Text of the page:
Australian Open say McEnroe and Navratilova ‘breached protocols’ with protest against homophobic comments

Eleanor Crooks
A composite image of Martina Navratilova and John McEnroe: EPA / Getty Images

Australian Open organisers have criticised Martina Navratilova and John McEnroe after they staged a protest calling for the name of Margaret Court Arena to be changed at Melbourne Park on Tuesday.

The two greats of the game have been among the fiercest critics of Court for her statements on LGBTIQ matters and, a day after the 24-time grand slam singles champion was honoured on the 50th anniversary of her calendar Grand Slam, they took matters into their own hands.

After Navratilova took part in a legends’ doubles match on the neighbouring 1573 Arena, she was joined on court by McEnroe before climbing into the umpire’s chair to address the crowd that remained.

The sound system was quickly turned off but McEnroe and Navratilova then held up a banner reading ‘Evonne Goolagong Arena’. Goolagong won seven grand slam singles titles during her career and was a trailblazer for indigenous Australian tennis.

The protest did not impress tournament organisers, who said in a punchy statement: “We embrace diversity, inclusion and the right for people to have a view, as well as their right to voice that view. But the Australian Open has regulations and protocols with respect to how any fan, player or guest can use our facility, the event and the global stage it provides. This is to ensure the integrity of our event.

“Two high-profile guests have breached these protocols and we are working through this with them.”

Navratilova expressed her views in a letter on tennis.com, saying: “When airports, buildings, streets or stadiums are named after particular people, it is done, or at least should be done, to honour exceptional human beings – our heroes.

“Think Muhammad Ali, Nelson Mandela, Martin Luther King, Billie Jean King, Rod Laver, Rosa Parks. Would it not be appropriate if the Staples Center were renamed as a tribute to Kobe Bryant? Such luminaries excelled in their fields and transcended them; they made a positive contribution to mankind; they led by example. And, perhaps most of all, they were on the right side of history.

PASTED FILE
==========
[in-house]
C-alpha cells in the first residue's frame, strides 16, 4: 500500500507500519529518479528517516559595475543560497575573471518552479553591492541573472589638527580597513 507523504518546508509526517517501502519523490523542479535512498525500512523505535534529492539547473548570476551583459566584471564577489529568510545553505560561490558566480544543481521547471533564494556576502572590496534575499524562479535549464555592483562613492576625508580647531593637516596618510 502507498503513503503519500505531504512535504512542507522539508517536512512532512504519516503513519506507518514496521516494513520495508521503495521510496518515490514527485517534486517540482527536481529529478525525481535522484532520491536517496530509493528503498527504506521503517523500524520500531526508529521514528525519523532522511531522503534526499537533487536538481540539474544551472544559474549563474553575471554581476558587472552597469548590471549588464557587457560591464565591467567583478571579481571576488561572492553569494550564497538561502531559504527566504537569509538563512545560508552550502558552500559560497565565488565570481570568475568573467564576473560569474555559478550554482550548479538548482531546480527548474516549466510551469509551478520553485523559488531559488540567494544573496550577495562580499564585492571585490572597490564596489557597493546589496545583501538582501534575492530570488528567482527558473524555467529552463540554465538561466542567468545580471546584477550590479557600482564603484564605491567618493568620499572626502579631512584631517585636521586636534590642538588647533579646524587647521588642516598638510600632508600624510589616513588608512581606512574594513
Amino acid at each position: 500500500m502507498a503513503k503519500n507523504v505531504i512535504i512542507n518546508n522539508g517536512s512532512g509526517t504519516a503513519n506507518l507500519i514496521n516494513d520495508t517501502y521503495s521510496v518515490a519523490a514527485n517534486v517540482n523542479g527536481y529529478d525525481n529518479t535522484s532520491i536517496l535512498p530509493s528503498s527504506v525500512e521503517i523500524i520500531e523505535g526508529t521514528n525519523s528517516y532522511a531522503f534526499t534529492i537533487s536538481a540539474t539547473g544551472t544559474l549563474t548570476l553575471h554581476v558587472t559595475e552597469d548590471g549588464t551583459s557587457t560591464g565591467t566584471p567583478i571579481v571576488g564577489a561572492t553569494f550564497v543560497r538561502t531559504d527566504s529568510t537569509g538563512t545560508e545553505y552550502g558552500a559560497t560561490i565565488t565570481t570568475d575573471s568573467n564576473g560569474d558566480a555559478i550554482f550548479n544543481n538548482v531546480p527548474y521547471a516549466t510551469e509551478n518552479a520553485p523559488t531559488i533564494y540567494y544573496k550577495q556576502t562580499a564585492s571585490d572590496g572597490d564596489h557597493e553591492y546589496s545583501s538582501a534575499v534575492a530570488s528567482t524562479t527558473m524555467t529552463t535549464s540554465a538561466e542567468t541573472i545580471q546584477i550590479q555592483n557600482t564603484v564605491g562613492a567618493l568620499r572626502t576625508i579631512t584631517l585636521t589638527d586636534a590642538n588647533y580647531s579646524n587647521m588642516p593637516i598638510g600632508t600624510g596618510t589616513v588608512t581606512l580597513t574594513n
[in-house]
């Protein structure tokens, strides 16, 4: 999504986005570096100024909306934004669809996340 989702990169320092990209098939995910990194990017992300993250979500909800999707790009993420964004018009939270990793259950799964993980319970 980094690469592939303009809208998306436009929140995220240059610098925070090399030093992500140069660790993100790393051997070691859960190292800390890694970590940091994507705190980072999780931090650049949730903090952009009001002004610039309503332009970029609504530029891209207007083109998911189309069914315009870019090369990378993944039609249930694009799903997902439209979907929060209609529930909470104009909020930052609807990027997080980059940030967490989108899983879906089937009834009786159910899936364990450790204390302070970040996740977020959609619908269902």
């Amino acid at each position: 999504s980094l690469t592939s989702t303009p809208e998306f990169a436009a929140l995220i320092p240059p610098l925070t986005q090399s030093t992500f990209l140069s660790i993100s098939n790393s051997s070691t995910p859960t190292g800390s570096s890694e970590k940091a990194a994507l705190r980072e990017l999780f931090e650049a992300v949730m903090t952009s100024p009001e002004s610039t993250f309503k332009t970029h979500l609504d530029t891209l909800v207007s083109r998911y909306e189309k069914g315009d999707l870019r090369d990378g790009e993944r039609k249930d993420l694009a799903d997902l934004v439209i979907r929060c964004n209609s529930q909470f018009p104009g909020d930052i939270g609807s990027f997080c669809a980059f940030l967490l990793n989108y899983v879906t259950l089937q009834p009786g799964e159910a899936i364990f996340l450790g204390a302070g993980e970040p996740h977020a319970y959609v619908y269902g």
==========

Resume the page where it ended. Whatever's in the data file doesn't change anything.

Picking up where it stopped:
“But Margaret Court does not belong in that company or category. Nobody disputes her achievements on the tennis court, and her place in the sport’s history remains as distinguished as it gets. Nobody wants to take away or diminish her career, least of all me. Margaret, Billie Jean and Rod were my childhood heroes. I wanted to be like them. So, it pains me to say this, but Margaret Court Arena must be renamed.

“As a worthy replacement, my vote goes to Evonne Goolagong. Evonne is the embodiment of what a role model or hero truly is. Her heritage, her success against the odds, her Hall of Fame career and her exemplary life off court, in which she has given so much of herself to so many causes, are all attributes we can celebrate wholeheartedly.”

McEnroe had used his platform on Eurosport to hit out at Court ahead of the ceremony on Monday.

McEnroe described the 77-year-old as the “crazy aunt” of Australian tennis, saying the only thing longer than her list of tennis achievements was “her list of offensive and homophobic statements”.

Serena Williams’ third-round loss to Wang Qiang means she is still one slam title behind Court, and McEnroe added: “Serena, do me a favour, get two more grand slams this year and get to 25 so we can leave Margaret Court and her offensive views in the past, where they both belong.”

Tournament organisers had been put in a difficult position over how to mark Court’s anniversary having honoured Laver last year.

The ceremony went off without incident bar the waving of a handful of rainbow flags. Court was presented with a replica trophy by Laver but was not given a microphone to address the crowd herself.

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McEnroe condemns ‘homophobic’ Court to ‘past where she belongs’